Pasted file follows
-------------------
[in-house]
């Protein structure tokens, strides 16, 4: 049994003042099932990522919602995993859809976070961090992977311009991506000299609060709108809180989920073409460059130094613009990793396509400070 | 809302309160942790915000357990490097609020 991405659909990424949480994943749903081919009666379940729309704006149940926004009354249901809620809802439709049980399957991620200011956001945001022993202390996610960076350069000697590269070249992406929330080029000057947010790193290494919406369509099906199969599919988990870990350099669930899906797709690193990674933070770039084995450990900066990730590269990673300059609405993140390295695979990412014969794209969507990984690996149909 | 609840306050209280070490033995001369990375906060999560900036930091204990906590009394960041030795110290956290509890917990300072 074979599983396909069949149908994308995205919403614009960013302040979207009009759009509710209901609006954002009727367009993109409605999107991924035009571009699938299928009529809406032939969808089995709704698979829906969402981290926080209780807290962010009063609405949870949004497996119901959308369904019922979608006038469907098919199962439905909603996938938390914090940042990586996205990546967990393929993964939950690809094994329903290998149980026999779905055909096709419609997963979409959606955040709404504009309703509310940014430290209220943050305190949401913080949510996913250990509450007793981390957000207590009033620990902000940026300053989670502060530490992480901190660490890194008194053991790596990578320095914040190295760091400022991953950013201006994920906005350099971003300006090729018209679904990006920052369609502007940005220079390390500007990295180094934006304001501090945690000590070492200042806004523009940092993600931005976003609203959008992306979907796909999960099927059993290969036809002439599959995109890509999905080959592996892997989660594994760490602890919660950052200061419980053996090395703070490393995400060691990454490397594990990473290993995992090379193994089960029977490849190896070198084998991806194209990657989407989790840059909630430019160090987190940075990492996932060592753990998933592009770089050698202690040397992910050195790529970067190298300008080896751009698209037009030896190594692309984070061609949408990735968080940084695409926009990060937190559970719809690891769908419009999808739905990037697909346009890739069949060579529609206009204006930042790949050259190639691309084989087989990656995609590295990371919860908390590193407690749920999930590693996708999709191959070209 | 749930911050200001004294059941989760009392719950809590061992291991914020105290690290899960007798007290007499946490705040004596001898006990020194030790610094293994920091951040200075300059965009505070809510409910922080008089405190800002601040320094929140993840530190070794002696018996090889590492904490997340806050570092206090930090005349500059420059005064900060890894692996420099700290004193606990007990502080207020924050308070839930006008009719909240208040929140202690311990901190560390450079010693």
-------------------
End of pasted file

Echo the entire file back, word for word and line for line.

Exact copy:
[in-house]
């Protein structure tokens, strides 16, 4: 049994003042099932990522919602995993859809976070961090992977311009991506000299609060709108809180989920073409460059130094613009990793396509400070 | 809302309160942790915000357990490097609020 991405659909990424949480994943749903081919009666379940729309704006149940926004009354249901809620809802439709049980399957991620200011956001945001022993202390996610960076350069000697590269070249992406929330080029000057947010790193290494919406369509099906199969599919988990870990350099669930899906797709690193990674933070770039084995450990900066990730590269990673300059609405993140390295695979990412014969794209969507990984690996149909 | 609840306050209280070490033995001369990375906060999560900036930091204990906590009394960041030795110290956290509890917990300072 074979599983396909069949149908994308995205919403614009960013302040979207009009759009509710209901609006954002009727367009993109409605999107991924035009571009699938299928009529809406032939969808089995709704698979829906969402981290926080209780807290962010009063609405949870949004497996119901959308369904019922979608006038469907098919199962439905909603996938938390914090940042990586996205990546967990393929993964939950690809094994329903290998149980026999779905055909096709419609997963979409959606955040709404504009309703509310940014430290209220943050305190949401913080949510996913250990509450007793981390957000207590009033620990902000940026300053989670502060530490992480901190660490890194008194053991790596990578320095914040190295760091400022991953950013201006994920906005350099971003300006090729018209679904990006920052369609502007940005220079390390500007990295180094934006304001501090945690000590070492200042806004523009940092993600931005976003609203959008992306979907796909999960099927059993290969036809002439599959995109890509999905080959592996892997989660594994760490602890919660950052200061419980053996090395703070490393995400060691990454490397594990990473290993995992090379193994089960029977490849190896070198084998991806194209990657989407989790840059909630430019160090987190940075990492996932060592753990998933592009770089050698202690040397992910050195790529970067190298300008080896751009698209037009030896190594692309984070061609949408990735968080940084695409926009990060937190559970719809690891769908419009999808739905990037697909346009890739069949060579529609206009204006930042790949050259190639691309084989087989990656995609590295990371919860908390590193407690749920999930590693996708999709191959070209 | 749930911050200001004294059941989760009392719950809590061992291991914020105290690290899960007798007290007499946490705040004596001898006990020194030790610094293994920091951040200075300059965009505070809510409910922080008089405190800002601040320094929140993840530190070794002696018996090889590492904490997340806050570092206090930090005349500059420059005064900060890894692996420099700290004193606990007990502080207020924050308070839930006008009719909240208040929140202690311990901190560390450079010693």